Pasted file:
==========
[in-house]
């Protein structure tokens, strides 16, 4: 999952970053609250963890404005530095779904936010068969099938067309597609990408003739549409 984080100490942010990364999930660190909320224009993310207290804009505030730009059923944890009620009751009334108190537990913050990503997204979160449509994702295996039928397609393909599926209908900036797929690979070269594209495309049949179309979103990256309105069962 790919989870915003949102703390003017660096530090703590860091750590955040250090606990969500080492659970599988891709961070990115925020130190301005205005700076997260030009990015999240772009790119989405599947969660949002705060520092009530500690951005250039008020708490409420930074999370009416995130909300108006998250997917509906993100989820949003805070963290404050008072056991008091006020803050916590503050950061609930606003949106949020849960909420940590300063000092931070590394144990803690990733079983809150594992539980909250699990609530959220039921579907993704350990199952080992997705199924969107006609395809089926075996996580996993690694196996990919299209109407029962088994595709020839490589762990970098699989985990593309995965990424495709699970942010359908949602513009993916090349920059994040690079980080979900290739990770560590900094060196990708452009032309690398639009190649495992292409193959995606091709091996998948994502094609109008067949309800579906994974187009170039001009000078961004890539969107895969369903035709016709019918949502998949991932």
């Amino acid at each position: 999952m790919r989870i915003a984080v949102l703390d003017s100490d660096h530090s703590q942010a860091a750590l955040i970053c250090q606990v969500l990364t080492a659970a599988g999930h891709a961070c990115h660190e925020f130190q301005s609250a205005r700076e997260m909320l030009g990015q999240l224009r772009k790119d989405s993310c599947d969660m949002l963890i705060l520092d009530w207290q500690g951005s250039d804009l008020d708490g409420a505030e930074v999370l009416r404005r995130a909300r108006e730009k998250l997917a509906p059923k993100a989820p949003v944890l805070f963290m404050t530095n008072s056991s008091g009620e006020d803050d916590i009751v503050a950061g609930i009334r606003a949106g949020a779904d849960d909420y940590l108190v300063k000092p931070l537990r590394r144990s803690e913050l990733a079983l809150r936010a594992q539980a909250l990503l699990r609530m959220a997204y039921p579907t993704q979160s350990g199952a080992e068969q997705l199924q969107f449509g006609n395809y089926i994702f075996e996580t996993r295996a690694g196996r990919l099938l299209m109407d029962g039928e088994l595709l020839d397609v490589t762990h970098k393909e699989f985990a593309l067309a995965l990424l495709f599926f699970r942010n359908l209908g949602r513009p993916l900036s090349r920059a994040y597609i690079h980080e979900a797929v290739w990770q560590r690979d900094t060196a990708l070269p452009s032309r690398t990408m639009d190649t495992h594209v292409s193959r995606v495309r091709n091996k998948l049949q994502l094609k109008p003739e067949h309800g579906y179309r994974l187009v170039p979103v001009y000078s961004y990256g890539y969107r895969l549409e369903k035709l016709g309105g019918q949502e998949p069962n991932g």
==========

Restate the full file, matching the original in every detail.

[in-house]
């Protein structure tokens, strides 16, 4: 999952970053609250963890404005530095779904936010068969099938067309597609990408003739549409 984080100490942010990364999930660190909320224009993310207290804009505030730009059923944890009620009751009334108190537990913050990503997204979160449509994702295996039928397609393909599926209908900036797929690979070269594209495309049949179309979103990256309105069962 790919989870915003949102703390003017660096530090703590860091750590955040250090606990969500080492659970599988891709961070990115925020130190301005205005700076997260030009990015999240772009790119989405599947969660949002705060520092009530500690951005250039008020708490409420930074999370009416995130909300108006998250997917509906993100989820949003805070963290404050008072056991008091006020803050916590503050950061609930606003949106949020849960909420940590300063000092931070590394144990803690990733079983809150594992539980909250699990609530959220039921579907993704350990199952080992997705199924969107006609395809089926075996996580996993690694196996990919299209109407029962088994595709020839490589762990970098699989985990593309995965990424495709699970942010359908949602513009993916090349920059994040690079980080979900290739990770560590900094060196990708452009032309690398639009190649495992292409193959995606091709091996998948994502094609109008067949309800579906994974187009170039001009000078961004890539969107895969369903035709016709019918949502998949991932």
């Amino acid at each position: 999952m790919r989870i915003a984080v949102l703390d003017s100490d660096h530090s703590q942010a860091a750590l955040i970053c250090q606990v969500l990364t080492a659970a599988g999930h891709a961070c990115h660190e925020f130190q301005s609250a205005r700076e997260m909320l030009g990015q999240l224009r772009k790119d989405s993310c599947d969660m949002l963890i705060l520092d009530w207290q500690g951005s250039d804009l008020d708490g409420a505030e930074v999370l009416r404005r995130a909300r108006e730009k998250l997917a509906p059923k993100a989820p949003v944890l805070f963290m404050t530095n008072s056991s008091g009620e006020d803050d916590i009751v503050a950061g609930i009334r606003a949106g949020a779904d849960d909420y940590l108190v300063k000092p931070l537990r590394r144990s803690e913050l990733a079983l809150r936010a594992q539980a909250l990503l699990r609530m959220a997204y039921p579907t993704q979160s350990g199952a080992e068969q997705l199924q969107f449509g006609n395809y089926i994702f075996e996580t996993r295996a690694g196996r990919l099938l299209m109407d029962g039928e088994l595709l020839d397609v490589t762990h970098k393909e699989f985990a593309l067309a995965l990424l495709f599926f699970r942010n359908l209908g949602r513009p993916l900036s090349r920059a994040y597609i690079h980080e979900a797929v290739w990770q560590r690979d900094t060196a990708l070269p452009s032309r690398t990408m639009d190649t495992h594209v292409s193959r995606v495309r091709n091996k998948l049949q994502l094609k109008p003739e067949h309800g579906y179309r994974l187009v170039p979103v001009y000078s961004y990256g890539y969107r895969l549409e369903k035709l016709g309105g019918q949502e998949p069962n991932g």